Negotiating a Job Offer That Makes Everyone Happy, Part 2

April 11, 2017 | Career Transition

When you’re getting ready to negotiate the best offer possible, keep in mind the “3 R’s of Negotiating.” Specifically: Remember why the company wants to hire you, Remind the employer of why you’re a perfect fit for the work and the benefits you’ll bring, and Request what you want and need.

Next, keep in mind the following principles as you’re negotiating: there’s always more on the table; the first offer is never the best; if you don’t ask, you don’t get; make concessions (“If I give on this, then I expect to get that in return”); trade a “no” for a “yes” on something else that’s of value to you; and never give without getting.

Here are a few ways to put these principles into action. Regarding the salary amount you’ve been offered, ask questions about flexibility but don’t ask for a specific number as it could end up limiting you. Instead, you can say something like, “The salary of $50,000 is lower than I think the work is worth. What flexibility is there in your initial base offer?” Regarding vacation, ask open-ended questions such as, “What’s your policy on vacation for professional hires?”, or “How are variations in vacation policy decided?” Don’t ask what options exist, if there are precedents for increasing vacation time, if there’s a way to get an exception, or if an alternative solution can be found. Again, you don’t want ask questions that will limit your negotiating opportunities.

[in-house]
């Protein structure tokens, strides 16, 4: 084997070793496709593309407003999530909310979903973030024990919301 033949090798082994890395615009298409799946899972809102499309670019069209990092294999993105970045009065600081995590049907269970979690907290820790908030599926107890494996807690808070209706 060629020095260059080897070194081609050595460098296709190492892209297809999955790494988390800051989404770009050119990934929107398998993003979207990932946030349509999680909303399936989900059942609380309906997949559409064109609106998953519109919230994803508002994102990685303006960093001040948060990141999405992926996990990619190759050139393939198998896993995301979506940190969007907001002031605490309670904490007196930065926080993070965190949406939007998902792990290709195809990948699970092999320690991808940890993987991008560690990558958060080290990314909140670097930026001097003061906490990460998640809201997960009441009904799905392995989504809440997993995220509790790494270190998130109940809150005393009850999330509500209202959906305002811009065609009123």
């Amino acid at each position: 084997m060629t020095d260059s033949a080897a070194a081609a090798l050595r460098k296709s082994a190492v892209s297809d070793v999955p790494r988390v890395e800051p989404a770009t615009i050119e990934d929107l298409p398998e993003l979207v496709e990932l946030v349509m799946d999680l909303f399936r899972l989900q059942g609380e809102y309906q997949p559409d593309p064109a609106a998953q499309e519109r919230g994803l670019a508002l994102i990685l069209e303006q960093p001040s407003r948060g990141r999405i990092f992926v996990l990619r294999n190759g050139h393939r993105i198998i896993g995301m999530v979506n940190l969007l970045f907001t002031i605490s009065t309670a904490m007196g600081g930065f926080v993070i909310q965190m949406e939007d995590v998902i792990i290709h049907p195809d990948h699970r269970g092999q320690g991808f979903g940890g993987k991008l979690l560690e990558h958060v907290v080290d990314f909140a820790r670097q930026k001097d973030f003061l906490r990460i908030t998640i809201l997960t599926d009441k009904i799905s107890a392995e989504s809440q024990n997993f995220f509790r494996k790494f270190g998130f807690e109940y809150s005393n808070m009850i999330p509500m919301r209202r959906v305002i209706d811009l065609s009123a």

Trading is a particularly important negotiating technique. Trading concessions means that before you agree to something the employer wants, ask for something in return. Here’s an example of a trading response: “If I accept the salary offer, which is lower than the industry rate, will you consider a signing bonus?” The idea is to avoid giving up anything without getting something back. You won’t win on everything but you’ll certainly enhance the offer.

Once the negotiating ends and you’re satisfied with the outcome, ask for the agreement or an employment contract in writing. Sometimes employers won’t write an employment agreement; if that’s the case, you should write a letter of acceptance listing the agreed upon terms and send it to both the hiring manager and HR department.

One final point to keep in mind throughout the negotiating process: the person you’re negotiating with will be your boss. So strive to make the process a win-win solution for you and the company at every step along the way.